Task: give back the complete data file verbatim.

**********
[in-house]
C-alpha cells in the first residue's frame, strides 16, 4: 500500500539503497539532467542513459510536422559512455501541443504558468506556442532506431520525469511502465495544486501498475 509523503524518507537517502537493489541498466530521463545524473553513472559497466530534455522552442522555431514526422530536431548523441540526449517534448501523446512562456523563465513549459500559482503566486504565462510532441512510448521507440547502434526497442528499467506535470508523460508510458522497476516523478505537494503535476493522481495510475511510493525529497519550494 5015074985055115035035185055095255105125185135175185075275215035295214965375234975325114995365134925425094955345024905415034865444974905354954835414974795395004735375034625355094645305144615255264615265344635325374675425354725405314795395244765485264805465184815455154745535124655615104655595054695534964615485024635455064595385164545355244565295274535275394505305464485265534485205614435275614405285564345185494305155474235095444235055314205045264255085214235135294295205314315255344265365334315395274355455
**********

[in-house]
C-alpha cells in the first residue's frame, strides 16, 4: 500500500539503497539532467542513459510536422559512455501541443504558468506556442532506431520525469511502465495544486501498475 509523503524518507537517502537493489541498466530521463545524473553513472559497466530534455522552442522555431514526422530536431548523441540526449517534448501523446512562456523563465513549459500559482503566486504565462510532441512510448521507440547502434526497442528499467506535470508523460508510458522497476516523478505537494503535476493522481495510475511510493525529497519550494 5015074985055115035035185055095255105125185135175185075275215035295214965375234975325114995365134925425094955345024905415034865444974905354954835414974795395004735375034625355094645305144615255264615265344635325374675425354725405314795395244765485264805465184815455154745535124655615104655595054695534964615485024635455064595385164545355244565295274535275394505305464485265534485205614435275614405285564345185494305155474235095444235055314205045264255085214235135294295205314315255344265365334315395274355455